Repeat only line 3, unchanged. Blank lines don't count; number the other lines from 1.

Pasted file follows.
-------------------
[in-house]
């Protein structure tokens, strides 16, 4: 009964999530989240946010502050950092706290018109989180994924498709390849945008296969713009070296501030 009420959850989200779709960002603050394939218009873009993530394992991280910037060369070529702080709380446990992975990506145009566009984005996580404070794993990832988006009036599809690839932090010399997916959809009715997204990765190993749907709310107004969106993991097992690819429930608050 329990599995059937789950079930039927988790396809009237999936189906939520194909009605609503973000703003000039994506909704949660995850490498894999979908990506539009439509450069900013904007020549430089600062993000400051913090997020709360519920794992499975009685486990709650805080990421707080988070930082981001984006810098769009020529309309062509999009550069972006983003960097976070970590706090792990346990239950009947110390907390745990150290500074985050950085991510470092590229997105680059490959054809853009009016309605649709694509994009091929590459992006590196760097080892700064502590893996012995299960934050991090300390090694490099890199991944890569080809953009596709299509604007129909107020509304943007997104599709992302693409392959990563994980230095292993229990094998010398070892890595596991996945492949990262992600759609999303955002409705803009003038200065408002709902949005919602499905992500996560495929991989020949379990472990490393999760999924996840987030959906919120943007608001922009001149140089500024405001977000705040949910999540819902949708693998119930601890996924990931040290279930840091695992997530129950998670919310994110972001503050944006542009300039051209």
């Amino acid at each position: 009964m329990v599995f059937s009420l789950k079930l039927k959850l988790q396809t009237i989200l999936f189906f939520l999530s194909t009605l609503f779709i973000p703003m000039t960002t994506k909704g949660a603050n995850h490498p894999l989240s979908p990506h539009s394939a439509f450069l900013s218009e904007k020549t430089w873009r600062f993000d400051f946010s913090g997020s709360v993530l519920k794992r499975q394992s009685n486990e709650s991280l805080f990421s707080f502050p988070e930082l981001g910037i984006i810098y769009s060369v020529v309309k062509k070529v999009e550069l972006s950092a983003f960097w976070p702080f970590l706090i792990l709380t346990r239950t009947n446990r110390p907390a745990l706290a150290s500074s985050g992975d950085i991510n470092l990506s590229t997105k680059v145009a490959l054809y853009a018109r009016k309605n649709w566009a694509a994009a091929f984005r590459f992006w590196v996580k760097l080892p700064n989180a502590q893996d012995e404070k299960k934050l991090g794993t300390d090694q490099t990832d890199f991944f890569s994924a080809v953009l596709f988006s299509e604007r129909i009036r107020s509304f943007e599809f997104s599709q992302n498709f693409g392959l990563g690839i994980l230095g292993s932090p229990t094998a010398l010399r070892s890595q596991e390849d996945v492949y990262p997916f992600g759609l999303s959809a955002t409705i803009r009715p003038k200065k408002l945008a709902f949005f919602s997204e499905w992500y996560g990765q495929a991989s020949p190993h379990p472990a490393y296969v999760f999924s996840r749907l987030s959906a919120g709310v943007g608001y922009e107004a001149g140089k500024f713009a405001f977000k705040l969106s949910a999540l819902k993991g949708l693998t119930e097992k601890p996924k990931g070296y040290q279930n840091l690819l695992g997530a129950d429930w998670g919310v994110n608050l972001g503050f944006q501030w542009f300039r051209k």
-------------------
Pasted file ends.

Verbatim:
């Amino acid at each position: 009964m329990v599995f059937s009420l789950k079930l039927k959850l988790q396809t009237i989200l999936f189906f939520l999530s194909t009605l609503f779709i973000p703003m000039t960002t994506k909704g949660a603050n995850h490498p894999l989240s979908p990506h539009s394939a439509f450069l900013s218009e904007k020549t430089w873009r600062f993000d400051f946010s913090g997020s709360v993530l519920k794992r499975q394992s009685n486990e709650s991280l805080f990421s707080f502050p988070e930082l981001g910037i984006i810098y769009s060369v020529v309309k062509k070529v999009e550069l972006s950092a983003f960097w976070p702080f970590l706090i792990l709380t346990r239950t009947n446990r110390p907390a745990l706290a150290s500074s985050g992975d950085i991510n470092l990506s590229t997105k680059v145009a490959l054809y853009a018109r009016k309605n649709w566009a694509a994009a091929f984005r590459f992006w590196v996580k760097l080892p700064n989180a502590q893996d012995e404070k299960k934050l991090g794993t300390d090694q490099t990832d890199f991944f890569s994924a080809v953009l596709f988006s299509e604007r129909i009036r107020s509304f943007e599809f997104s599709q992302n498709f693409g392959l990563g690839i994980l230095g292993s932090p229990t094998a010398l010399r070892s890595q596991e390849d996945v492949y990262p997916f992600g759609l999303s959809a955002t409705i803009r009715p003038k200065k408002l945008a709902f949005f919602s997204e499905w992500y996560g990765q495929a991989s020949p190993h379990p472990a490393y296969v999760f999924s996840r749907l987030s959906a919120g709310v943007g608001y922009e107004a001149g140089k500024f713009a405001f977000k705040l969106s949910a999540l819902k993991g949708l693998t119930e097992k601890p996924k990931g070296y040290q279930n840091l690819l695992g997530a129950d429930w998670g919310v994110n608050l972001g503050f944006q501030w542009f300039r051209k």